Here are some tips from three decades of in­vest­ment

The Weekend Australian - - BUSINESS REVIEW - JAMES KIRBY

In the un­likely event you’ve missed it, we’re close to the 30th an­niver­sary of Black Mon­day — Oc­to­ber 19, 1987, when we saw the big­gest one-day share­mar­ket crash in his­tory.

It’s also a per­sonal land­mark for this columnist be­cause it hap­pened just days af­ter I started work as a fi­nan­cial re­porter in Mel­bourne.

To­day I want to try and list some of the per­sonal in­vest­ment lessons I’ve learnt since that mo­men­tous pe­riod, both for the mar­kets and my­self in late 1987.

As an im­mi­grant in the 1980s, I was scarcely aware that in my early 20s I had no fi­nan­cial se­cu­rity: I had no su­per­an­nu­a­tion, no prop­erty and no in­sur­ance. But I did have a job as a fi­nan­cial re­porter. On the day of the crash I was fas­ci­nated but hardly dis­turbed. Af­ter all, I was 25 and I had no money.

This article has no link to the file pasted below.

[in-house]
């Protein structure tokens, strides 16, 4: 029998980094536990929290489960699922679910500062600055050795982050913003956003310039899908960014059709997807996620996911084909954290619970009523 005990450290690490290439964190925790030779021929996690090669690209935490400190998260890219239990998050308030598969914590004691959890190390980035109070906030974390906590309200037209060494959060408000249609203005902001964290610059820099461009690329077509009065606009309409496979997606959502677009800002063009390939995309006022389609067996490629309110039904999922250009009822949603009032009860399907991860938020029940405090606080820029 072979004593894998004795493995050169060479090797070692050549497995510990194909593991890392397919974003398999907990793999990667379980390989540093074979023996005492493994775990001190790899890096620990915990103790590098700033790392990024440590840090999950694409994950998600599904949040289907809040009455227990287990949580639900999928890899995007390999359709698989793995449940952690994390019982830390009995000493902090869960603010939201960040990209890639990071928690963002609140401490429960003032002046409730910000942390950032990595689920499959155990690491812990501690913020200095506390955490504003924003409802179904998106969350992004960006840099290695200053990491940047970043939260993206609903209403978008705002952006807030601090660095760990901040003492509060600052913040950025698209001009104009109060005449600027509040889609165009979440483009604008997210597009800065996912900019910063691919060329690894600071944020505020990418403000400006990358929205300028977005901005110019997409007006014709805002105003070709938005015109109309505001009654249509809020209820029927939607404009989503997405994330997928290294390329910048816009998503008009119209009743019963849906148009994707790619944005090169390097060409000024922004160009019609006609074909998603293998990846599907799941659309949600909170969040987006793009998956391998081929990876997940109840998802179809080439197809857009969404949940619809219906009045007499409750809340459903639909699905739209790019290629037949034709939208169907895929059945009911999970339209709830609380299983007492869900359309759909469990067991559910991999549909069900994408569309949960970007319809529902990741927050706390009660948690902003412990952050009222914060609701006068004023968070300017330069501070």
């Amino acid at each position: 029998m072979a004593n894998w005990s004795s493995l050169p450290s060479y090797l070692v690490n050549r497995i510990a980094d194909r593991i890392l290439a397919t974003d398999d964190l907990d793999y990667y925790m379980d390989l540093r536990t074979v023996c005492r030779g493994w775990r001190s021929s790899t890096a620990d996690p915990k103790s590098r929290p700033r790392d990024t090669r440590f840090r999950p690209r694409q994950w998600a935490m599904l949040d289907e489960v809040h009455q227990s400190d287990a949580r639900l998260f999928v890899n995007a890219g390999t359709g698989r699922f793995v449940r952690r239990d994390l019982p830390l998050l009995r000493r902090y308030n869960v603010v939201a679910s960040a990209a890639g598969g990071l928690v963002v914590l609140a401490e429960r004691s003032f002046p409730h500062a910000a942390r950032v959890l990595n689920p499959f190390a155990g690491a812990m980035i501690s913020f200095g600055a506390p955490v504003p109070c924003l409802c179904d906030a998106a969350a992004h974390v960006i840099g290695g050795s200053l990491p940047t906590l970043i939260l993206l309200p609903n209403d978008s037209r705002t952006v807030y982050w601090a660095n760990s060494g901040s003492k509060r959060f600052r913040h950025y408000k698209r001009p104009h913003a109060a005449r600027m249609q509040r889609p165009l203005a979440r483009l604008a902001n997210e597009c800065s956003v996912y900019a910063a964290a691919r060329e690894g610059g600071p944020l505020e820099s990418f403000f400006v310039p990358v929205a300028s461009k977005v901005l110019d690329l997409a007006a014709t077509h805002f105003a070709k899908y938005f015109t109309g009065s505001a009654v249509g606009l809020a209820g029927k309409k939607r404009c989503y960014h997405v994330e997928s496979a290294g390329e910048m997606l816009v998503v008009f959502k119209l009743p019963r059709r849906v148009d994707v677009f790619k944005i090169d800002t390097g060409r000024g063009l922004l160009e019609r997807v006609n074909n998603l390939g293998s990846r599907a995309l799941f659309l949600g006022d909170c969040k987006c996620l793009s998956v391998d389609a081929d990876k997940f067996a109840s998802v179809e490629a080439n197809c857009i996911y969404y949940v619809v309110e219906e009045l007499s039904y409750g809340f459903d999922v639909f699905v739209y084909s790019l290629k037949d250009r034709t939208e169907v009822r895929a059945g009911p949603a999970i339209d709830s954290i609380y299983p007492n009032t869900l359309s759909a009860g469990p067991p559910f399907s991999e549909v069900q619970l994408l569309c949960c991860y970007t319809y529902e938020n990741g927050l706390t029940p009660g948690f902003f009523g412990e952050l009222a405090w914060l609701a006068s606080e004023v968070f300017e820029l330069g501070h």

The alarm­ing part of the story is that seven years later, when Black Mon­day was al­ready a dis­tant mem­ory, I found my­self think­ing of buy­ing a first house and hav­ing a fam­ily, and I still had vir­tu­ally no su­per or in­vest­ments.

The dif­fer­ence in the mid-1990s was that I was all too aware I lacked fi­nan­cial se­cu­rity. In fact, I was fac­ing a ris­ing sense of dread that I would never be able to af­ford even the ba­sic el­e­ments of a de­cent life­style.

Per­haps in com­mon with many peo­ple of my gen­er­a­tion, there has been two big in­vest­ment chal­lenges in my life. The first is that I started very late. The sec­ond is that the tor­rid years of the GFC from 2008-10 greatly up­set my ma­ture-stage fi­nan­cial plan­ning.

Long grind­ing down­turns are much harder on the in­vest­ing psy­che than the shock­ing but rapidly re­paired dam­age we saw in 1987.